The ancestry of modern Halloween, which needs no introduction here, leads on a straight line back to Samhain, the Celtic feast day of the Dead. One of the four annual feast days of the Celtic world, Samhain was such an important feast day that it did not escape the notice of Julius Caesar as he ravaged Celtic Gaul who remarked that the Celtic god of death and winter was worshipped on this day.

Samhain was the principal feast day of Celtic Ireland prior to the arrival of Christianity. Over time, the Christianisation of Celtic religious belief re-made Samhain into All Saints Day, a principal Holy Day of the Catholic Church, which as the name of the Holy Day suggests, gives a nod to its roots as the Celtic feast of the dead. The smooth transition from Celtic Samhain to the Christian holiday honouring dead Christian Saints is just another example of how expert were St. Patrick’s missionaries in weaving Celtic myth into Christian belief making it seem as if the new religion was really an extension of the existing faith in the Gods of the Celtic Pantheon.

Transceltic are honoured to have had the opportunity to interview Dr Jenny Butler on her insights into the origins of Halloween. Dr Butler is a folklorist based at University College Cork's Folklore and Ethnology Department with a PhD thesis on the topic of Irish Neo-Paganism. Dr Butler’s principal interests are in the areas of mythology, belief narratives, folk religion, ritual and festival. A member of The Irish Society for the Academic Study of Religions (ISASR), she has numerous articles to her credit. Dr Butler is currently working on a book about Irish contemporary Paganism.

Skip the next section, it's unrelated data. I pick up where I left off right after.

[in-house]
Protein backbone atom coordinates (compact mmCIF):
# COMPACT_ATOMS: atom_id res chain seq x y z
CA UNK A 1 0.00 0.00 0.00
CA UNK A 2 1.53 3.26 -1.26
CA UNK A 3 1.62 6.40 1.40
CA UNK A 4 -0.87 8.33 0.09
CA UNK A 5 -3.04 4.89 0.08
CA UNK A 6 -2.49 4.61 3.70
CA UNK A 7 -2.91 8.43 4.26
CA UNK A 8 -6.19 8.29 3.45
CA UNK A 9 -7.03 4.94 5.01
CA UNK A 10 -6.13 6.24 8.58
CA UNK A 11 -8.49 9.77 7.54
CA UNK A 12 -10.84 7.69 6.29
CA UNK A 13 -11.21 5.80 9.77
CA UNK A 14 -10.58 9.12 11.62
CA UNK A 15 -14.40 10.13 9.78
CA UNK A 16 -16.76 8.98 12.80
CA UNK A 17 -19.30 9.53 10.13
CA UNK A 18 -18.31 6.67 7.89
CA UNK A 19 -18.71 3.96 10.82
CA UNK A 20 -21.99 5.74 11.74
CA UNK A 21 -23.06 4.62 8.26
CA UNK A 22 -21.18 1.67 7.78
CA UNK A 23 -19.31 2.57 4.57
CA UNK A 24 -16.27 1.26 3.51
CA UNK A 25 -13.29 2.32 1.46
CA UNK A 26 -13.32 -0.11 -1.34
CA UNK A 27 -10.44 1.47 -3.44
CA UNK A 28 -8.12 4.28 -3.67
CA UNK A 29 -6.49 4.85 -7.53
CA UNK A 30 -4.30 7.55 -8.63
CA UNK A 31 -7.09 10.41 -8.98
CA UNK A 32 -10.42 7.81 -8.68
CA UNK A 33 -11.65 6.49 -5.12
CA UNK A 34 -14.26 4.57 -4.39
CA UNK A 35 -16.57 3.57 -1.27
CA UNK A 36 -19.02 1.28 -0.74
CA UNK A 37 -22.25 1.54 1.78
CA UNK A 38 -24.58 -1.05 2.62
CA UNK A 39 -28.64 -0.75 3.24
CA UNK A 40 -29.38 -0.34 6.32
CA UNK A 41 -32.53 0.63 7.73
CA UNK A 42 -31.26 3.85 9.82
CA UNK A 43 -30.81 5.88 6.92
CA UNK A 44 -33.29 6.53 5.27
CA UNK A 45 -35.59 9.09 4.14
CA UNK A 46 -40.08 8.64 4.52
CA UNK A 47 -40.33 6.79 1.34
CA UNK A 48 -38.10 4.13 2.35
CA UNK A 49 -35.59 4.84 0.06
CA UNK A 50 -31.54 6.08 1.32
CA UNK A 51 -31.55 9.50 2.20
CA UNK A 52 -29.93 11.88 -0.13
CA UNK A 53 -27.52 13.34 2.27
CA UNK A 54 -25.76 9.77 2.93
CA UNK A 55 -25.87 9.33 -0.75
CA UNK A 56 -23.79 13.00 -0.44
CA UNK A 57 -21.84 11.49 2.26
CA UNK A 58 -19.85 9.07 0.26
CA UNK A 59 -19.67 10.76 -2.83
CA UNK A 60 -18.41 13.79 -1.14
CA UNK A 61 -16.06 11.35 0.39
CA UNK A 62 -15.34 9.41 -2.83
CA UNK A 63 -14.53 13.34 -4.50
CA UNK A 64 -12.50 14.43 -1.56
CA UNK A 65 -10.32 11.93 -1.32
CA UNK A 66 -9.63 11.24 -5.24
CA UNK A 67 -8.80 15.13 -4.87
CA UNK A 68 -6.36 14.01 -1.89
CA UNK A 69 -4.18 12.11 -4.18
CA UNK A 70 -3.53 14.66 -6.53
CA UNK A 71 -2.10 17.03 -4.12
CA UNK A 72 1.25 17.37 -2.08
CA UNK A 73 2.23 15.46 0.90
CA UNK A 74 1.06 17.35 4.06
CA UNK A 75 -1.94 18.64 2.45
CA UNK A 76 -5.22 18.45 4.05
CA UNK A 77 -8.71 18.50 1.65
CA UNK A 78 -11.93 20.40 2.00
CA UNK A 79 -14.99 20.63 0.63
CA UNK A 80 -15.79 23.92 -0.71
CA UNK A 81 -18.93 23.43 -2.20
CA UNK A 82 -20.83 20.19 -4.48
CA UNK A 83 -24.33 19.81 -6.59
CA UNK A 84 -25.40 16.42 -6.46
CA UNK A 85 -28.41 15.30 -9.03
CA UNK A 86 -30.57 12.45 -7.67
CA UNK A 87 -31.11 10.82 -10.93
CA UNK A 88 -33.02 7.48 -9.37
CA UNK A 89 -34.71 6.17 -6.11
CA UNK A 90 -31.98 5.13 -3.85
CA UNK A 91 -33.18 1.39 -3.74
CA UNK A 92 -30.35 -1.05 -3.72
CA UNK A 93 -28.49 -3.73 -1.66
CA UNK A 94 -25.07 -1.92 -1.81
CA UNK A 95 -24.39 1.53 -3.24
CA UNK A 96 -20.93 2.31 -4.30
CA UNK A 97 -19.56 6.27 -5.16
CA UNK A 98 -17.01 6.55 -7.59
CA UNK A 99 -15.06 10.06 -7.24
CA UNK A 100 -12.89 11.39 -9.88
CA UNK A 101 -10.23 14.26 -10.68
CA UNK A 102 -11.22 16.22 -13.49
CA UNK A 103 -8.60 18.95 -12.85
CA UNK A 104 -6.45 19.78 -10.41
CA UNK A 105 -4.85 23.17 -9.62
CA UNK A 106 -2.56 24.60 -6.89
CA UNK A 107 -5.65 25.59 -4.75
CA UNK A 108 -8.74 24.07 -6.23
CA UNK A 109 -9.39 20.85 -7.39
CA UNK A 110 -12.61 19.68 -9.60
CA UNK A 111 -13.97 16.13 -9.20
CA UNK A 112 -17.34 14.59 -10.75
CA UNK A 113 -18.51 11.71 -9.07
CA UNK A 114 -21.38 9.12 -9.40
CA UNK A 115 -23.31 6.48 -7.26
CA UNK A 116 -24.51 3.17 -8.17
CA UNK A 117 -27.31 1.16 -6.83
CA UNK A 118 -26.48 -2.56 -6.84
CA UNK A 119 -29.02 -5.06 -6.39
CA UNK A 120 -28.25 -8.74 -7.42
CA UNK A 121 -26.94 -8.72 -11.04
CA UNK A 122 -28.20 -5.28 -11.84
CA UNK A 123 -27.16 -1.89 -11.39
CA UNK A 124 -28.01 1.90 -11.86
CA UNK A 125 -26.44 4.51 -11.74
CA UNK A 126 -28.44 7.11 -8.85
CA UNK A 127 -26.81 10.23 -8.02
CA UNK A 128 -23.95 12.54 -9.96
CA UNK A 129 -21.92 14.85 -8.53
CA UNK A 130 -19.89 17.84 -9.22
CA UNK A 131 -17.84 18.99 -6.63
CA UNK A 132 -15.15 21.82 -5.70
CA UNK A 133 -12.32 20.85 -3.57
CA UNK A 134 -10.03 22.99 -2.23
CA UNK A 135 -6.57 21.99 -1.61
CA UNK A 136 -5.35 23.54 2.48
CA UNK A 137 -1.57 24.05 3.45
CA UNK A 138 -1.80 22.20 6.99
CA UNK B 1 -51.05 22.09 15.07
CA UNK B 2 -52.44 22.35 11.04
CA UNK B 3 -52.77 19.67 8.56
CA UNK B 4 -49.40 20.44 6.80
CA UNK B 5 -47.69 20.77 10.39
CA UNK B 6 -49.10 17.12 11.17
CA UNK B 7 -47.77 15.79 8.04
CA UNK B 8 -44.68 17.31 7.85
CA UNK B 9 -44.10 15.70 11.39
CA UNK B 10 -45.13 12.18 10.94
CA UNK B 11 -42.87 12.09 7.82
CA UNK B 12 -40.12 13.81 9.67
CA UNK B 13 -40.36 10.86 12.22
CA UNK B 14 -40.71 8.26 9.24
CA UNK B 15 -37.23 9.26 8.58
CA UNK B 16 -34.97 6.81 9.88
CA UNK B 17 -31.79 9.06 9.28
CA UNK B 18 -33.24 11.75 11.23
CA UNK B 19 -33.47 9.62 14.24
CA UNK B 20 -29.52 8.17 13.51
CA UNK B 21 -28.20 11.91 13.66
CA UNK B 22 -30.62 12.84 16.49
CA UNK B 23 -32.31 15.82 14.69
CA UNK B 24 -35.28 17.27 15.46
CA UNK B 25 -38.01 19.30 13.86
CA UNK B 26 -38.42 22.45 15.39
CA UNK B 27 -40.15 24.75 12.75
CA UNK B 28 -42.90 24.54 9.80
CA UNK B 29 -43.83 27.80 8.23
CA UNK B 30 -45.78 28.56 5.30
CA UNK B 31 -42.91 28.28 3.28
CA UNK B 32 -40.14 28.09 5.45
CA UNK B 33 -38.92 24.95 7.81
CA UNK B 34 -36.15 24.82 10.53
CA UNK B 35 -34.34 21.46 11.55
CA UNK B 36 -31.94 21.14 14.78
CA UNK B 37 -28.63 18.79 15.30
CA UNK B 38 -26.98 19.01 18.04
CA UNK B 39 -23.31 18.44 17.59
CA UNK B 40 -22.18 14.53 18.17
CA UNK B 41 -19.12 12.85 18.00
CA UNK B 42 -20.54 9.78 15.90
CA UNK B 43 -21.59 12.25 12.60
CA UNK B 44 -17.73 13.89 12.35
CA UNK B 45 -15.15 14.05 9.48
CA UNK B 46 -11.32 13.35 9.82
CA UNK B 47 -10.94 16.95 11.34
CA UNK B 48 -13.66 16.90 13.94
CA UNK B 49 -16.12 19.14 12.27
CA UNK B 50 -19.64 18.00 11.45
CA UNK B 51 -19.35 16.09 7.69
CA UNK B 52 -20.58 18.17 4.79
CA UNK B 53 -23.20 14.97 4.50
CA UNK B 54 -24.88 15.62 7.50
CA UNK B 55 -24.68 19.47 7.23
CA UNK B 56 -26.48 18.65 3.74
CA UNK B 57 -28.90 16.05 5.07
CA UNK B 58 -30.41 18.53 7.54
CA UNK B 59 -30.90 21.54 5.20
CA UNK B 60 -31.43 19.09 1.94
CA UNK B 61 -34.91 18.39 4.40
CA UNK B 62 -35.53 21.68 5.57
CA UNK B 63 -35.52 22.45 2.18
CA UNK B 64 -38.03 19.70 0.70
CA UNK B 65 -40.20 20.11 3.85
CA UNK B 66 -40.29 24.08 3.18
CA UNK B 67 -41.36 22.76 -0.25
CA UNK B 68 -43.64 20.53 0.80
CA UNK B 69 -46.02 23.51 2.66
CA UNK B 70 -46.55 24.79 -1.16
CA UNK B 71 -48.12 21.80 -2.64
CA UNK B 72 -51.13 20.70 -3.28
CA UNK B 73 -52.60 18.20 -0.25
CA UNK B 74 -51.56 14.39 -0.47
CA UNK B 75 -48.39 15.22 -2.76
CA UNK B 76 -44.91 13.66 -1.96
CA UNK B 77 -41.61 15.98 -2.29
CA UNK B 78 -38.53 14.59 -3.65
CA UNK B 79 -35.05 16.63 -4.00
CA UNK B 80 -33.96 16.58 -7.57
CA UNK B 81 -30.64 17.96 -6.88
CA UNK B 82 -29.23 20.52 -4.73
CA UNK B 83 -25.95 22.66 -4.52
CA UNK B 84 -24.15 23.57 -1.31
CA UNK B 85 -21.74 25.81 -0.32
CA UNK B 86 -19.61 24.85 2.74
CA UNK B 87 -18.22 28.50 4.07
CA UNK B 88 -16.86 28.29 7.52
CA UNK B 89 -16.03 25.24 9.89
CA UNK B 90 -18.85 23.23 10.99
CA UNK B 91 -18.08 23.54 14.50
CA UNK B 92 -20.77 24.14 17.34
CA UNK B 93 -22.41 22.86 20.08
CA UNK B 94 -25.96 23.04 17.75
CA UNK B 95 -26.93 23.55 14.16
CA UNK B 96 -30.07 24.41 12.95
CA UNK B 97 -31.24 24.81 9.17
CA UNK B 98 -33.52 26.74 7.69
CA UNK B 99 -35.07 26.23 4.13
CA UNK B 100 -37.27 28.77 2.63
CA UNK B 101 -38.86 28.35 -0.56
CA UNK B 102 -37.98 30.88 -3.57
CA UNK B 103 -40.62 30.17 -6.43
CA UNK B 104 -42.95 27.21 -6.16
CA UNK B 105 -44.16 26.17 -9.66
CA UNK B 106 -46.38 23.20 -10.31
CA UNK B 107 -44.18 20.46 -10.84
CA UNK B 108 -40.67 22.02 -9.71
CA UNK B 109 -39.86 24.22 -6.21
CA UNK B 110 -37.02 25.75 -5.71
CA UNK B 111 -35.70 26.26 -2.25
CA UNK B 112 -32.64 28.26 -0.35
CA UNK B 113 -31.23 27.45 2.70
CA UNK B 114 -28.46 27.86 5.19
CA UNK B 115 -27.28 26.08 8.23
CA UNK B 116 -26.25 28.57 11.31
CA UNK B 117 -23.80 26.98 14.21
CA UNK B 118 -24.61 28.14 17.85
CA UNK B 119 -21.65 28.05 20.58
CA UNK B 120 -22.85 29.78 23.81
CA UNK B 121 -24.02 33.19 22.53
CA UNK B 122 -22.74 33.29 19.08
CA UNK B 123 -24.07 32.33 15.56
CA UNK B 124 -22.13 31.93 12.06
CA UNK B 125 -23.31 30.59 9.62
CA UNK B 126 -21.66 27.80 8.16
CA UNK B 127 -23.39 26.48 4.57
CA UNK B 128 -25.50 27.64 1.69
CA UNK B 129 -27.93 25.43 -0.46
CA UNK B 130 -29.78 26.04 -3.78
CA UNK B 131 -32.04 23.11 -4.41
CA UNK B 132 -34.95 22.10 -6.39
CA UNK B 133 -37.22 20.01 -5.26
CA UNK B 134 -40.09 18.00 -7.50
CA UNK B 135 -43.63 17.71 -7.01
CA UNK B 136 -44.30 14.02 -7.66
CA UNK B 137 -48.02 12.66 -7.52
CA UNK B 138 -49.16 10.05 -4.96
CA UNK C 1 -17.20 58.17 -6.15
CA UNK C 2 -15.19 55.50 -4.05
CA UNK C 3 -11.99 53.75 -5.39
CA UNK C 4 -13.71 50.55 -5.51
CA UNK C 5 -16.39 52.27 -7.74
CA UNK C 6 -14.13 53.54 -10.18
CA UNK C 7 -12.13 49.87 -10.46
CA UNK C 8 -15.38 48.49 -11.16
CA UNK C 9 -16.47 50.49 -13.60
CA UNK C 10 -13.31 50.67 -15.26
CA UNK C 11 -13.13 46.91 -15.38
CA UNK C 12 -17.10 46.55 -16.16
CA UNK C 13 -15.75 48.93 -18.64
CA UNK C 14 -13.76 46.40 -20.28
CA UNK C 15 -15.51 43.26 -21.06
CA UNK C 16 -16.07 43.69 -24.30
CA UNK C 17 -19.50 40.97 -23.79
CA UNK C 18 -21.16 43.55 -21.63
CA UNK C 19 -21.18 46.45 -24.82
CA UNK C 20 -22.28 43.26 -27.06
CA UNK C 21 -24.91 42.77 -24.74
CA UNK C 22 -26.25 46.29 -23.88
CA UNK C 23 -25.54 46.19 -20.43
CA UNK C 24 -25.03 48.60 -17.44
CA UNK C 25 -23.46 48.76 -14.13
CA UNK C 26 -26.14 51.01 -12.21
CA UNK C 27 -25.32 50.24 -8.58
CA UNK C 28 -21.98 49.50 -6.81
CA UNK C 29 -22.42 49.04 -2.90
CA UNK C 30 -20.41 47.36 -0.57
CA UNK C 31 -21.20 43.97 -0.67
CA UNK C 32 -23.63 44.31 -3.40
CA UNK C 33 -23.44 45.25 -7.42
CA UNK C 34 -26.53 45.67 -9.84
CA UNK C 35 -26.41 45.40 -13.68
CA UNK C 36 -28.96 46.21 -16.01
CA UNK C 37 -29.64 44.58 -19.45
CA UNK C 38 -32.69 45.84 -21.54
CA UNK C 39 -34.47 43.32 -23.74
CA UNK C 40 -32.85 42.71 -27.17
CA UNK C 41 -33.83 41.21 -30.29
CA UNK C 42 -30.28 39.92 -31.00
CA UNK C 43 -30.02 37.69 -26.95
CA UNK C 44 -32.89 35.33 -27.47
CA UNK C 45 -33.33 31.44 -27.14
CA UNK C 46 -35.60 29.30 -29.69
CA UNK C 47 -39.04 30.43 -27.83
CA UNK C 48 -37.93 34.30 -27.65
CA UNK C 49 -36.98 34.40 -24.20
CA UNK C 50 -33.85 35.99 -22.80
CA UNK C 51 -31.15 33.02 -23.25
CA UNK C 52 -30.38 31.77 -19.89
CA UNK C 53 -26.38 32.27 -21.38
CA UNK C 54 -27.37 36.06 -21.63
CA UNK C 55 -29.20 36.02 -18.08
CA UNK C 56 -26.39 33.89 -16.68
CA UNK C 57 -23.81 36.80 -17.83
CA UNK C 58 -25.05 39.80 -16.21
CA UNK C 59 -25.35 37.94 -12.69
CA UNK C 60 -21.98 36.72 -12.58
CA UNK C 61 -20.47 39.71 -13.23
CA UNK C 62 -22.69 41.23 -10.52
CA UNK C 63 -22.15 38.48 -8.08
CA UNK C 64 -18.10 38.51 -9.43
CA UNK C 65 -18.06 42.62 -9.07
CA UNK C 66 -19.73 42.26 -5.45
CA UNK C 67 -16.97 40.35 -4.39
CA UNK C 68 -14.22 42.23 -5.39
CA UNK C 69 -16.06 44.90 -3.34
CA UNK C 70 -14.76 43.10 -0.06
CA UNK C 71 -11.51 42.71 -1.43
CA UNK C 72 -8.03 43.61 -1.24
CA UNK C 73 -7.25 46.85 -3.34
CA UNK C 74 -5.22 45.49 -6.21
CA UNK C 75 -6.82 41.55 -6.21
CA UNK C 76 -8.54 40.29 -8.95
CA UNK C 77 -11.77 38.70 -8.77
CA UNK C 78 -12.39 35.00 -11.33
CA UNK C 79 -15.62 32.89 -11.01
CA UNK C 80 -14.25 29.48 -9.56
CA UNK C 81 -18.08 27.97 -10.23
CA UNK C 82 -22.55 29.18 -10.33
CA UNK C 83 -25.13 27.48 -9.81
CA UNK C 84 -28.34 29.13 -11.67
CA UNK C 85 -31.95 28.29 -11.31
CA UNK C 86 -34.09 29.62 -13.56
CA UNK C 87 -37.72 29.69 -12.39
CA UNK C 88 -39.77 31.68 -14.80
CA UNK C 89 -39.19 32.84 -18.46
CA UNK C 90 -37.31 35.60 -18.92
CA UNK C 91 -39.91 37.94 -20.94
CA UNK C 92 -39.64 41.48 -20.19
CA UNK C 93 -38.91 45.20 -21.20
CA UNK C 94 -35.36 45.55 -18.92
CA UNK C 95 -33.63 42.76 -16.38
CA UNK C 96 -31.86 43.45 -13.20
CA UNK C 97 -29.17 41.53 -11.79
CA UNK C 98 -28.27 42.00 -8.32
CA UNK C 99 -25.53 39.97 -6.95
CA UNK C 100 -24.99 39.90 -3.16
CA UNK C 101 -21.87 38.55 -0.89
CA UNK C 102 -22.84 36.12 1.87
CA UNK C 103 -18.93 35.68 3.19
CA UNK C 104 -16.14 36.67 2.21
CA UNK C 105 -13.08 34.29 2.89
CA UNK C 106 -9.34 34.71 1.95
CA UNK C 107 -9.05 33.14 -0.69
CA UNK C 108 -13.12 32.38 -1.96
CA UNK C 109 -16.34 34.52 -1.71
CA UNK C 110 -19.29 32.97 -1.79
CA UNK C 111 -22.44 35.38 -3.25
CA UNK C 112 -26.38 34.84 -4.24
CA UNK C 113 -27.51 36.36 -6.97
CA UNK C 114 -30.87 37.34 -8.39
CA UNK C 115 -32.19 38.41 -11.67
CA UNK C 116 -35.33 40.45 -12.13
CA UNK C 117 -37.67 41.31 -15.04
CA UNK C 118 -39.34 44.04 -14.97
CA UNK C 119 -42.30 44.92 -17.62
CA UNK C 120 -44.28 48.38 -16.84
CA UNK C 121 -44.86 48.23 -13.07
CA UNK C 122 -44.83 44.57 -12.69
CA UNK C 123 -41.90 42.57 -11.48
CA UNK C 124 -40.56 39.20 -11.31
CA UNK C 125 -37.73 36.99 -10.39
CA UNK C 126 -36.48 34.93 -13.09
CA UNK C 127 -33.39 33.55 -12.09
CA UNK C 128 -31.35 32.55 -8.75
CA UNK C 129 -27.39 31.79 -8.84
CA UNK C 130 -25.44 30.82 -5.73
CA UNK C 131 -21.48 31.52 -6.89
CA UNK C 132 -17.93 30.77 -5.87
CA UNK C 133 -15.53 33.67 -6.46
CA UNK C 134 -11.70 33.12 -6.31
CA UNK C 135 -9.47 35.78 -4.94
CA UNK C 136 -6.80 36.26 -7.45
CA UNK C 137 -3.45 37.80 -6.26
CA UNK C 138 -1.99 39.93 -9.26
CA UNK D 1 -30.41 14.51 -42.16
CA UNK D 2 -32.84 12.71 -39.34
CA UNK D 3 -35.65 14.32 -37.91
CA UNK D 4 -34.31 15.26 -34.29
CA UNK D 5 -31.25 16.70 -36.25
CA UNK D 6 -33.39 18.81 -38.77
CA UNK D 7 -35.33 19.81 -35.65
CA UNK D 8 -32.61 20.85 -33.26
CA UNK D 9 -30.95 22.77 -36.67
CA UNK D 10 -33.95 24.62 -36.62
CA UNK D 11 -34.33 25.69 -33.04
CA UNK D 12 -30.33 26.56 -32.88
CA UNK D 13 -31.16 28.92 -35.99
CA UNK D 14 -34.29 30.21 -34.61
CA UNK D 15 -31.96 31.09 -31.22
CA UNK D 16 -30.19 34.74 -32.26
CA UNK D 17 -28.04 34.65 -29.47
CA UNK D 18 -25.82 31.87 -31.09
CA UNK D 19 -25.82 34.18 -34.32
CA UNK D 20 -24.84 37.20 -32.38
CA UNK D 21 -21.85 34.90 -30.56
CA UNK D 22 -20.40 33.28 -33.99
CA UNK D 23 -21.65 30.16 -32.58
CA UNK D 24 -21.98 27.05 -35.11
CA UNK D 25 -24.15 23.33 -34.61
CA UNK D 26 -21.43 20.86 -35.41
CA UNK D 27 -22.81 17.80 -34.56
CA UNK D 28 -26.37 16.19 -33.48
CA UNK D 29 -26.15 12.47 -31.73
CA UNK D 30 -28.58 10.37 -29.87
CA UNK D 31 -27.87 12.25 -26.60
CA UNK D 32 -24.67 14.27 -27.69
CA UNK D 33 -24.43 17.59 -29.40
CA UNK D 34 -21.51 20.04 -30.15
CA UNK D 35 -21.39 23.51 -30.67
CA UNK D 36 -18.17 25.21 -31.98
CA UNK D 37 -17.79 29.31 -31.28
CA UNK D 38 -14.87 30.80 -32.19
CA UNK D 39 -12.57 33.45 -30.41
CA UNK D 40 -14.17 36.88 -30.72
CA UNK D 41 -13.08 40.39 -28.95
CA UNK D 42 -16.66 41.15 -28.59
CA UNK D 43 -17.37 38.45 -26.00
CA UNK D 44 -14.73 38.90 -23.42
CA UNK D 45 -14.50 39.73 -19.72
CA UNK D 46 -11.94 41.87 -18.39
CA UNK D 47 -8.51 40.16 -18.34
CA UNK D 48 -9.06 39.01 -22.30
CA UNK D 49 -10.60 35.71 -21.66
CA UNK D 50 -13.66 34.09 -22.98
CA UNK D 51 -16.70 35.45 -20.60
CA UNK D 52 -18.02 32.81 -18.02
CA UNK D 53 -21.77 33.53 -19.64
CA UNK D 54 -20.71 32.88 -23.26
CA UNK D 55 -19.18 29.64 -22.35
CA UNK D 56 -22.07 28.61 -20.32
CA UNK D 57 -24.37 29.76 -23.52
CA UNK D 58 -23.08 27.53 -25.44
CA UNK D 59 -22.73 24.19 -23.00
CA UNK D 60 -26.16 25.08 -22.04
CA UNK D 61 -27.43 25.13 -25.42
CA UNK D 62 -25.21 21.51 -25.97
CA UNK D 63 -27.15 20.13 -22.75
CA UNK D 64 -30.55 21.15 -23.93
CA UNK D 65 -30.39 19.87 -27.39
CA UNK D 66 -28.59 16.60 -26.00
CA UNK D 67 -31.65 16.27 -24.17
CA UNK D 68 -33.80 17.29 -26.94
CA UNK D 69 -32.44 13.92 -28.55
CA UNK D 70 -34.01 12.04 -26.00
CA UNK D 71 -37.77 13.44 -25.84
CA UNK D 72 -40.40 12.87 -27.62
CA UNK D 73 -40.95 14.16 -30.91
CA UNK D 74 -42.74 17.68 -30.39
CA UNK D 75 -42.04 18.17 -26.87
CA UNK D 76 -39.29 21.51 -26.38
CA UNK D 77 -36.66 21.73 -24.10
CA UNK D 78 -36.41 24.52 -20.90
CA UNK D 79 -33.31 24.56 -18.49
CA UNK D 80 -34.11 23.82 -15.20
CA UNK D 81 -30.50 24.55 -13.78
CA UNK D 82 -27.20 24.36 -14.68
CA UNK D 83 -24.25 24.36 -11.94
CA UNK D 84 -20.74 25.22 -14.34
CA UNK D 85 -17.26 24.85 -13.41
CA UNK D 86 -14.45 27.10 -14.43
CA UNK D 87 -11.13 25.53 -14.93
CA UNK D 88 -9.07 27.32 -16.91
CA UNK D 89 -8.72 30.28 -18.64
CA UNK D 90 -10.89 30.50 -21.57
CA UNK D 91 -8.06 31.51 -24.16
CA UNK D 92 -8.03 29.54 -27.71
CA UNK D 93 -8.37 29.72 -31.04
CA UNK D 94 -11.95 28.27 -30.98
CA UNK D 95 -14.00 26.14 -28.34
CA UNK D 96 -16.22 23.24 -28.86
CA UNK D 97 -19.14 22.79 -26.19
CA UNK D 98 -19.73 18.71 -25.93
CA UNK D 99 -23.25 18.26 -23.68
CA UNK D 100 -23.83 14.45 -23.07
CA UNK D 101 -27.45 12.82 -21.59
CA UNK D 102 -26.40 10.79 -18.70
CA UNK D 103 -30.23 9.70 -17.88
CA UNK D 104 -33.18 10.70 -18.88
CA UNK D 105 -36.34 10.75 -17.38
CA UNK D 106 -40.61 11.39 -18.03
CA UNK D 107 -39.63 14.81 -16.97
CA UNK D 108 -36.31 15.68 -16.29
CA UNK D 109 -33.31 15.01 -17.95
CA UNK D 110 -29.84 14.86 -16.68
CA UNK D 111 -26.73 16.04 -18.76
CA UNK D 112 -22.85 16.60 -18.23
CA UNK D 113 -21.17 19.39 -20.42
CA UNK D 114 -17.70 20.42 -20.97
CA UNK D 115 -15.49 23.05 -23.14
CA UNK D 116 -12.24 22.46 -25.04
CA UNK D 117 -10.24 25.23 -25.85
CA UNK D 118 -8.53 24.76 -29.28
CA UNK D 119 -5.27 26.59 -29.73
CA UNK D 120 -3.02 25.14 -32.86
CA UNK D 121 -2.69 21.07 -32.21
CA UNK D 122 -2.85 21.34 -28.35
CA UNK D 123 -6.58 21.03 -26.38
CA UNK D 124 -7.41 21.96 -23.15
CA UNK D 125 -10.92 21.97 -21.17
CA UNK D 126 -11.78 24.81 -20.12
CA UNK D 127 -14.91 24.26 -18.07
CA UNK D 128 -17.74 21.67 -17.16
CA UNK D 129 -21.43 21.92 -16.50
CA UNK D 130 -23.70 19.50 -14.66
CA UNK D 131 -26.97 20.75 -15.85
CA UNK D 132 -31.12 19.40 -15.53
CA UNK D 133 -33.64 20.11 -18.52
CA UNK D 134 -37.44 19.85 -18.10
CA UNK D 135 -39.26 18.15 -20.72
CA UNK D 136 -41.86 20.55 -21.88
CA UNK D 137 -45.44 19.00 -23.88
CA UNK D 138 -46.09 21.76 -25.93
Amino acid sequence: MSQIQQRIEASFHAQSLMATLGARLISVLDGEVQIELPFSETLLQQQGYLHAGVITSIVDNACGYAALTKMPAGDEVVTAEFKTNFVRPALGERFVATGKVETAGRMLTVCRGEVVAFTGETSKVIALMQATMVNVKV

The Natural Wonder of the Manx Glens


The Isle of Man is well known for its many glens. Glen is a word from the Celtic Goidelic language (gleann in Scottish and Irish Gaelic, glion in Manx).  There are many mountain and coastal glens spread around the Isle of Man (Manx Gaelic: Mannin), as many as 120. These beautiful ‘V’ and ‘U’-shaped and often wood sided valleys have been carved over millions of years by glacial erosion and the water that constantly flows toward the sea from the Manx mountains and hills. A series of these glens are known as the Manx National Glens that are preserved and maintained by a department of the Manx government; access is free to everyone. They are noted havens of peace and tranquillity with tumbling waterfalls, deep swirling rock pools and abundant vegetation. Particularly in the 19th century, paths were laid, bridges built, and extensive tree planting carried out that enhanced the natural beauty and gave easier access to those who visited these remarkable places.